Feral Swine Reported in Multiple North Dakota Counties

(Photo via North Dakota Department of Agriculture Facebook Page)

A bit over a month ago, we dropped an article on the growing population of feral swine to the north of us in Canada. If you do nothing more than look at the maps in that article, you may find them interesting. The “ecological disaster” has grown significantly over the course of nearly 30 years.

While North Dakota is said to have no known established populations of feral swine, the spreading problem with our northern neighbors is of great concern to landowners and wildlife officials in the Peace Garden State.

From time to time, reports have surfaced in North Dakota of feral swine. There’s been cases in the Badlands, Turtle Mountains, and Pembina Gorge— where all the critters were removed or killed. A railroad worker shot one near Stanley in 2006 after it ran toward him and co-workers chased it away.

The most recent reports came to light a week ago, when the North Dakota Department of Agriculture published a post on Facebook stating that, “Feral swine had recently been reported in multiple counties in North Dakota.”

In this podcast of “The Drive” with Jack Sunday last Thursday, Deputy State Veterinarian Dr. Beth Carlson identified the reports as being from Stutsman and Grand Forks counties. Numbers ranged from 20 to 40 animals. While some were claimed and captured, Carlson reported that there’s still some “at large” in Stutsman County. A singular pig was reported in Walsh County that had the appearance of a Eurasian boar— the kind they’re dealing with in Canada.

What’s interesting about the Facebook post is the comments. As I mentioned in last month’s article, North Dakota’s prohibition on hunting feral swine runs counter to what most people would typically think of as a solution for such a problem. Yet, under current law, only landowners can kill feral swine if “there is a threat of harm or destruction of property.” As expected, some folks aren’t fans of the limitation.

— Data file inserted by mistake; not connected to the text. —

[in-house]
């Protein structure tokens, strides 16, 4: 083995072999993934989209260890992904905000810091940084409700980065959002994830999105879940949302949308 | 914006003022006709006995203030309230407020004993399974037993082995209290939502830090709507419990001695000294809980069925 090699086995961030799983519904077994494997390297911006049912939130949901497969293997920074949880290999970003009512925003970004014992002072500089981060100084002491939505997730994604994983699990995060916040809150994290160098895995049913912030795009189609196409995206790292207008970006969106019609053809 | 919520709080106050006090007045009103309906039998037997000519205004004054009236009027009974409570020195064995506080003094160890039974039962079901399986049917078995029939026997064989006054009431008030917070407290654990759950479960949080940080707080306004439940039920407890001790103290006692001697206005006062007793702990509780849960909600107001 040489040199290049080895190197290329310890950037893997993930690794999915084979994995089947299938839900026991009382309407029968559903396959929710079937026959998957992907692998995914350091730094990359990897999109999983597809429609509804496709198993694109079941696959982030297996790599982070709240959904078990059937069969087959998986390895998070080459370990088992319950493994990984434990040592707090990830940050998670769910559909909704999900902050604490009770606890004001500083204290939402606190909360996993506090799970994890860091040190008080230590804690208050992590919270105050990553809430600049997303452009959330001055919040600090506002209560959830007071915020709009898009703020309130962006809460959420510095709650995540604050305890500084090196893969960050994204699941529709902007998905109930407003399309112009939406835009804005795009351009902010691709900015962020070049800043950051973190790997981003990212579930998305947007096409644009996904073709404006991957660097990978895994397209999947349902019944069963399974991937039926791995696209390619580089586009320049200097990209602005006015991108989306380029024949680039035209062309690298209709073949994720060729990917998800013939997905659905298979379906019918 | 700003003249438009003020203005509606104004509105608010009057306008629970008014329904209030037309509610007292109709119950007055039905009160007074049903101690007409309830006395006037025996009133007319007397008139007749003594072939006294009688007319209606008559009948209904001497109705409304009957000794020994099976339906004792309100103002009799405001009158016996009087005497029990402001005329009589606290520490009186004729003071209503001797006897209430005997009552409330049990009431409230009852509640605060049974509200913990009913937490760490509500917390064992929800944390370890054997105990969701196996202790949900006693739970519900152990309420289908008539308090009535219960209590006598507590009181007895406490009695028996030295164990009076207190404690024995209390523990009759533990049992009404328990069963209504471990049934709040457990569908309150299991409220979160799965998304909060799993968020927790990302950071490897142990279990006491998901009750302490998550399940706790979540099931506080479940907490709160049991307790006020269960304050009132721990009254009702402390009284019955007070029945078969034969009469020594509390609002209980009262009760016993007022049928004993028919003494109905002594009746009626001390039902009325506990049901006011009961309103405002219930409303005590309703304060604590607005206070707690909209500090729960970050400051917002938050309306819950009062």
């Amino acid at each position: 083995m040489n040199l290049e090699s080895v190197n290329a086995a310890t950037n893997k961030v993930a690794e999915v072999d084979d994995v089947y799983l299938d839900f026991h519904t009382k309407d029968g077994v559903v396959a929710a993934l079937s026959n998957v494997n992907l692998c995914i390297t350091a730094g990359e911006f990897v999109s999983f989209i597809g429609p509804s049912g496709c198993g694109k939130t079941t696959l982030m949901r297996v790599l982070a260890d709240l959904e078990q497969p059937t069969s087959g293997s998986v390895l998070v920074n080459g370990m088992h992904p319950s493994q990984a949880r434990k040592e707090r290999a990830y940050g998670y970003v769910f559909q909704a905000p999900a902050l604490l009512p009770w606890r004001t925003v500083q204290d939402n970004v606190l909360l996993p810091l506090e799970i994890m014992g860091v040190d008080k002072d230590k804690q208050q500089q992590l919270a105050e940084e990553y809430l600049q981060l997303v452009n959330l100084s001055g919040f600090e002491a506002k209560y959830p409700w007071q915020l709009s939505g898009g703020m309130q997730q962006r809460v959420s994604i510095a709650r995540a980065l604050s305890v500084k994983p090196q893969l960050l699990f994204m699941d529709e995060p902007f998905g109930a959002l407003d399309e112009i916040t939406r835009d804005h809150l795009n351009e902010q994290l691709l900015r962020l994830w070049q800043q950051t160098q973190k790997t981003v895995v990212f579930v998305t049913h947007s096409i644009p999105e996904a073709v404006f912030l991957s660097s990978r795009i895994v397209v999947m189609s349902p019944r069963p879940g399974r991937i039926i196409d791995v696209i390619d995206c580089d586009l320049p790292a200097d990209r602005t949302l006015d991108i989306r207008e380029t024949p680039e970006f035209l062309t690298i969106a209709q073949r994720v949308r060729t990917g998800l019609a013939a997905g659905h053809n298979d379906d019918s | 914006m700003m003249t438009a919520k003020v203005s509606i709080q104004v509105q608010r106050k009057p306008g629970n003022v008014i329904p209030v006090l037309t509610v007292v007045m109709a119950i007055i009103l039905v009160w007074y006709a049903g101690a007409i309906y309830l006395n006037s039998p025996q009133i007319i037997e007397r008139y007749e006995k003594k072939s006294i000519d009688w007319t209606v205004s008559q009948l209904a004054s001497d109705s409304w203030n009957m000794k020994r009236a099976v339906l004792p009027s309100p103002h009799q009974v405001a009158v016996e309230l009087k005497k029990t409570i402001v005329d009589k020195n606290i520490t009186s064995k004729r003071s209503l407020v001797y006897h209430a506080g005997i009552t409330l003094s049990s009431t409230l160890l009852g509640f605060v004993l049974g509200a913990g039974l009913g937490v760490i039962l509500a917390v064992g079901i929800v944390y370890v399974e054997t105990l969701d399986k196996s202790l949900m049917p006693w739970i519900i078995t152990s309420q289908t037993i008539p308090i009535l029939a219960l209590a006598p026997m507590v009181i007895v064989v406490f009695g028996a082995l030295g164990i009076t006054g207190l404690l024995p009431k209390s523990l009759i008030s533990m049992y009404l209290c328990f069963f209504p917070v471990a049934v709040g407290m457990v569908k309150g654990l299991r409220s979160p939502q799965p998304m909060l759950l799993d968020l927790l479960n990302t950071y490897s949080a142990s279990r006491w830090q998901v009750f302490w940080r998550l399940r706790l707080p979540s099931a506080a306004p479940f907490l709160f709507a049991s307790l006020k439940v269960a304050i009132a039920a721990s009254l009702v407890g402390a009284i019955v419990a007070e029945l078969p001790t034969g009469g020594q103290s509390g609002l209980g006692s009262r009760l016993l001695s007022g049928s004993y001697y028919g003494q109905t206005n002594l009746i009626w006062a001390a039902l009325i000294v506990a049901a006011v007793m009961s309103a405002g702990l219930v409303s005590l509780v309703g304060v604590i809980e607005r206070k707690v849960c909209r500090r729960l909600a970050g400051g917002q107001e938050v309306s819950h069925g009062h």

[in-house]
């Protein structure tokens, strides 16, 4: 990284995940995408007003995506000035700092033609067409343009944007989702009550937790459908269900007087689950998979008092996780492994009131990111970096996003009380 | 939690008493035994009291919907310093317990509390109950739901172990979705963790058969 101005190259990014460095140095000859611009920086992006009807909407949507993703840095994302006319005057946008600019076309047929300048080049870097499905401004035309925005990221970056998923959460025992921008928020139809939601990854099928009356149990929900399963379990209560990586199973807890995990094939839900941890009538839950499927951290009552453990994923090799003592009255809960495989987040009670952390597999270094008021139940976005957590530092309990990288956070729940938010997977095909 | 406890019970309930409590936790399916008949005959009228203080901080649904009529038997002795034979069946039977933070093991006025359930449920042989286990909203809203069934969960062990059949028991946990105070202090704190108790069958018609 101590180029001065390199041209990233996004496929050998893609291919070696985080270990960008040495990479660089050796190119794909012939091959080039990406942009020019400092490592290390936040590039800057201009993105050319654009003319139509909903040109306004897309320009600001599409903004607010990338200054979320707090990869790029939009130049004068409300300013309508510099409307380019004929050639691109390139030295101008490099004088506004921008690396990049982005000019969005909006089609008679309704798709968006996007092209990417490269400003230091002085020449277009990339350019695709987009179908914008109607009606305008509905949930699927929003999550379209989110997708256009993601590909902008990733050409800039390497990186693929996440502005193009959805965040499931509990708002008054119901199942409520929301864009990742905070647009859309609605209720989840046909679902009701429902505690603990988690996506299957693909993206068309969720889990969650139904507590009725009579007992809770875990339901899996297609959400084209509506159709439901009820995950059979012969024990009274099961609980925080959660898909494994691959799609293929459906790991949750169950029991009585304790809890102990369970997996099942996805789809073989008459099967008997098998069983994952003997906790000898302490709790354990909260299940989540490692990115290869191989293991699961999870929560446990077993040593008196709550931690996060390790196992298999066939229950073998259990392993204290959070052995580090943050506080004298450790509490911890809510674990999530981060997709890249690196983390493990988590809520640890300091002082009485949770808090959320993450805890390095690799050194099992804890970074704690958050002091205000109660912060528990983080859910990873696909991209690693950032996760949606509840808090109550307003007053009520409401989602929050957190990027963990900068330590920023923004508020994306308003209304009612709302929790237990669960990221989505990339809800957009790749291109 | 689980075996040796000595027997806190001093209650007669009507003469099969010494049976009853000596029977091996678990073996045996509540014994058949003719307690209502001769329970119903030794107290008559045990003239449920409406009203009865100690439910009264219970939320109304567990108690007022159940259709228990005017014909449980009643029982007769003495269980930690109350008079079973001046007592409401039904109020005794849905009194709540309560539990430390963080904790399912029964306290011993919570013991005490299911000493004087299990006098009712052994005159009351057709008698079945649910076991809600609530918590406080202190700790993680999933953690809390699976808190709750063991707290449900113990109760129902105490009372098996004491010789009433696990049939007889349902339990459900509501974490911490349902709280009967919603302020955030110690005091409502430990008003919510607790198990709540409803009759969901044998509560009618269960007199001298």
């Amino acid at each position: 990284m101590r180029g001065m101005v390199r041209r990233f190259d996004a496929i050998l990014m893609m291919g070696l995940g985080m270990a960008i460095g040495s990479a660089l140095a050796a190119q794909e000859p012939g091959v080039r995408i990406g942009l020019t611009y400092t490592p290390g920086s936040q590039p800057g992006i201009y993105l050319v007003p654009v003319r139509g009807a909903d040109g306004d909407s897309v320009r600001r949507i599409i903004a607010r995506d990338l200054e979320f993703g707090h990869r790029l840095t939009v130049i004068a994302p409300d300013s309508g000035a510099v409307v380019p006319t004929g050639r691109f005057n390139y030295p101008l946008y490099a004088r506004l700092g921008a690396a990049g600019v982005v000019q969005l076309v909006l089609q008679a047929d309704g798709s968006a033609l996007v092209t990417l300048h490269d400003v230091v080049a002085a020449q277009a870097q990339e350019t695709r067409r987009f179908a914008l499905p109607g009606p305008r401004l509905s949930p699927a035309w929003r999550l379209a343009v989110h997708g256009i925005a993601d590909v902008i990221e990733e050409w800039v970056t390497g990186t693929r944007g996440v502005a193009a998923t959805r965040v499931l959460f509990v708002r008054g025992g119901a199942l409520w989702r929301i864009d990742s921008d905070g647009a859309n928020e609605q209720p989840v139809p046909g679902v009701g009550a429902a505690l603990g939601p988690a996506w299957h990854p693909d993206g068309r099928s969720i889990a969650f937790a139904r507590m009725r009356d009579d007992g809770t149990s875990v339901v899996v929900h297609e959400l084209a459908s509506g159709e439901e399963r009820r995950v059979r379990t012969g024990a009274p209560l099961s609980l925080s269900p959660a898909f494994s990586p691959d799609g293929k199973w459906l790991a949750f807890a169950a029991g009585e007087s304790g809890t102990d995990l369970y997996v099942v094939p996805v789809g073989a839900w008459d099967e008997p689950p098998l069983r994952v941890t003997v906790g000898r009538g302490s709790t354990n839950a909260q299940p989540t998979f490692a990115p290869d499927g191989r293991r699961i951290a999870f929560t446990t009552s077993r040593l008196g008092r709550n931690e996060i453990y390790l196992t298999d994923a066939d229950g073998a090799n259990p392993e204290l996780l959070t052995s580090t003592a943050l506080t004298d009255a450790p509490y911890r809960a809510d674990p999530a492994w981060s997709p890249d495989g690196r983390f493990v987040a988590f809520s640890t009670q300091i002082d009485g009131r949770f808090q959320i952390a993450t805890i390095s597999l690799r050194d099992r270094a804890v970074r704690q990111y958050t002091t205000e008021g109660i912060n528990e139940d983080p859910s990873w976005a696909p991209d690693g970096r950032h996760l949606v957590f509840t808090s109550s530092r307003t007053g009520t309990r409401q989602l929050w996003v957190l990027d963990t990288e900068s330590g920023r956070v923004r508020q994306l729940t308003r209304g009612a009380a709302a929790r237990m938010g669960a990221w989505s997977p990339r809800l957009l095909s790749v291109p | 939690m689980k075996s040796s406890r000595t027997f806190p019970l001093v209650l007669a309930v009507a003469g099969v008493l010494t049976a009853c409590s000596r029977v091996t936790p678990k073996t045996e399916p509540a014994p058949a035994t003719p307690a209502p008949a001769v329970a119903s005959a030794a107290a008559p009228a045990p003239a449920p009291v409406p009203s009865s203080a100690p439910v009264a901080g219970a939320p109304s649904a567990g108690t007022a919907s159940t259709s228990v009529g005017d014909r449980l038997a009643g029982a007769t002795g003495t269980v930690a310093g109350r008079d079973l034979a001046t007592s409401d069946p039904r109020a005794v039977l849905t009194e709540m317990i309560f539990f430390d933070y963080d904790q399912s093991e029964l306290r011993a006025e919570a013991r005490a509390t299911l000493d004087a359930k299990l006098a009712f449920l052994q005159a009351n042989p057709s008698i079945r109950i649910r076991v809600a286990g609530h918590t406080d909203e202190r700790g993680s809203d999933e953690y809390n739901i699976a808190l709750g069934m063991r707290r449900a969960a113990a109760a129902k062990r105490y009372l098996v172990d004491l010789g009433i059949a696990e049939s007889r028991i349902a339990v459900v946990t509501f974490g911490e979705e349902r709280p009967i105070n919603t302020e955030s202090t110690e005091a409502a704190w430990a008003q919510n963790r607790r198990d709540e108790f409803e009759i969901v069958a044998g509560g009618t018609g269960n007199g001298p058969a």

Earlier this week, I was having a conversation with a family friend about the potential issue of feral swine North Dakota. This gentleman has worked on locations in the northern part of the oil field and claims that crews have seen pigs while working in these areas. Take that for what it’s worth, but could there be more sightings than what’s being reported? I’m guessing there is.

If feral swine establish resident populations in our state, it could be devastating for North Dakota landowners and wildlife. We encourage you to report any sightings to the State Board of Animal Health at 701-328-2655.

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Sources:

  1. https://www.theminutemanblog.com/2019/09/21/should-north-dakota-change-its-law-regarding-the-killing-of-feral-swine/
  2. https://bismarcktribune.com/news/state-and-regional/boar-killed-in-northwestern-north-dakota/article_38a71a75-0efb-5e37-a762-85e4f806d588.html
  3. https://www.facebook.com/NDagriculture/
  4. https://kfgo.com/podcasts/the-drive/955/feral-swine-in-the-Dakotas/
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About T. Arthur Mason 693 Articles
T. Arthur Mason is a native North Dakotan who has spent nearly all of his life in the Peace Garden State. As the third of four children in Western North Dakota, Mason grew to appreciate family and the outdoors. Some of his fondest memories are annual deer hunts with family and friends. In his early teenage years, faith became a central part of T. Arthur Mason's life. He and the majority of his family attend church together on a weekly basis and find this a fulfilling aspect of their lives. Through the influence of his father, T. Arthur Mason became intrigued with politics. As a boy, he attended political events with his father and enjoyed the friendships that resulted as a byproduct of those political associations. As Mason grew older, he became convinced that the quote often attributed to Thomas Jefferson was true, "That government is best which governs least." Today, T. Arthur Mason enjoys time with his wife and children, an occasional hunt, and an increasingly active life on the political scene. This blog is the fulfillment of a dream to design a web site in the realm of politics and to advocate for the principles of Liberty and constitutionally limited government. On behalf of all those that contribute to The Minuteman, we hope you enjoy your time on the site and will share the message with others.